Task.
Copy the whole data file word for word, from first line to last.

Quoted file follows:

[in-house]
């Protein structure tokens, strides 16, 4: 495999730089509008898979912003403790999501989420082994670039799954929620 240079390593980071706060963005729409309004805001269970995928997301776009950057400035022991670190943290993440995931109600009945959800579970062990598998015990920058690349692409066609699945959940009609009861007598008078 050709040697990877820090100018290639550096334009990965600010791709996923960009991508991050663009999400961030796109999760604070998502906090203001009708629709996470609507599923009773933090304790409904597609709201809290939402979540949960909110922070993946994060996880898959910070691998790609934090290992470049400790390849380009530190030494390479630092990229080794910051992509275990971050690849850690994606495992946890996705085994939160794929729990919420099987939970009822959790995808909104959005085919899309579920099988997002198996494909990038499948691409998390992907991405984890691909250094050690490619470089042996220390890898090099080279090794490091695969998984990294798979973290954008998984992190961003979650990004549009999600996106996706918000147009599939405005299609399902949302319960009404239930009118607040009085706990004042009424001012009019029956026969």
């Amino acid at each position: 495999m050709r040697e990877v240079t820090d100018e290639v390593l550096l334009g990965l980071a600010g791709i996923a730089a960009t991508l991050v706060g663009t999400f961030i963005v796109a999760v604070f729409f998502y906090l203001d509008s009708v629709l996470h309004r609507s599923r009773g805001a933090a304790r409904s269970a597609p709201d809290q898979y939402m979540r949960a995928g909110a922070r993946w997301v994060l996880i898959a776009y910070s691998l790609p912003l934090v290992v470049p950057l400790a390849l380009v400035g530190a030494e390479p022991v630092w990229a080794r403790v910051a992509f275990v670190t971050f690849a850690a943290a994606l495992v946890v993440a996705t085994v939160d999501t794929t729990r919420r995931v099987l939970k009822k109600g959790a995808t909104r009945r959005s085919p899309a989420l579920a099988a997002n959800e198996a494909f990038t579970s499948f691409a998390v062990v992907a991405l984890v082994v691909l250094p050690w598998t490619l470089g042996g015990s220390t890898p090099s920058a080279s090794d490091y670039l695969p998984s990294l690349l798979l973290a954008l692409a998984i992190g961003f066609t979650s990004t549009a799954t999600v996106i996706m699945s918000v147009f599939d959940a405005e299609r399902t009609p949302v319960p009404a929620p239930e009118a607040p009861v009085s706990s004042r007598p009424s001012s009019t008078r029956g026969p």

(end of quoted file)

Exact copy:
[in-house]
């Protein structure tokens, strides 16, 4: 495999730089509008898979912003403790999501989420082994670039799954929620 240079390593980071706060963005729409309004805001269970995928997301776009950057400035022991670190943290993440995931109600009945959800579970062990598998015990920058690349692409066609699945959940009609009861007598008078 050709040697990877820090100018290639550096334009990965600010791709996923960009991508991050663009999400961030796109999760604070998502906090203001009708629709996470609507599923009773933090304790409904597609709201809290939402979540949960909110922070993946994060996880898959910070691998790609934090290992470049400790390849380009530190030494390479630092990229080794910051992509275990971050690849850690994606495992946890996705085994939160794929729990919420099987939970009822959790995808909104959005085919899309579920099988997002198996494909990038499948691409998390992907991405984890691909250094050690490619470089042996220390890898090099080279090794490091695969998984990294798979973290954008998984992190961003979650990004549009999600996106996706918000147009599939405005299609399902949302319960009404239930009118607040009085706990004042009424001012009019029956026969």
């Amino acid at each position: 495999m050709r040697e990877v240079t820090d100018e290639v390593l550096l334009g990965l980071a600010g791709i996923a730089a960009t991508l991050v706060g663009t999400f961030i963005v796109a999760v604070f729409f998502y906090l203001d509008s009708v629709l996470h309004r609507s599923r009773g805001a933090a304790r409904s269970a597609p709201d809290q898979y939402m979540r949960a995928g909110a922070r993946w997301v994060l996880i898959a776009y910070s691998l790609p912003l934090v290992v470049p950057l400790a390849l380009v400035g530190a030494e390479p022991v630092w990229a080794r403790v910051a992509f275990v670190t971050f690849a850690a943290a994606l495992v946890v993440a996705t085994v939160d999501t794929t729990r919420r995931v099987l939970k009822k109600g959790a995808t909104r009945r959005s085919p899309a989420l579920a099988a997002n959800e198996a494909f990038t579970s499948f691409a998390v062990v992907a991405l984890v082994v691909l250094p050690w598998t490619l470089g042996g015990s220390t890898p090099s920058a080279s090794d490091y670039l695969p998984s990294l690349l798979l973290a954008l692409a998984i992190g961003f066609t979650s990004t549009a799954t999600v996106i996706m699945s918000v147009f599939d959940a405005e299609r399902t009609p949302v319960p009404a929620p239930e009118a607040p009861v009085s706990s004042r007598p009424s001012s009019t008078r029956g026969p």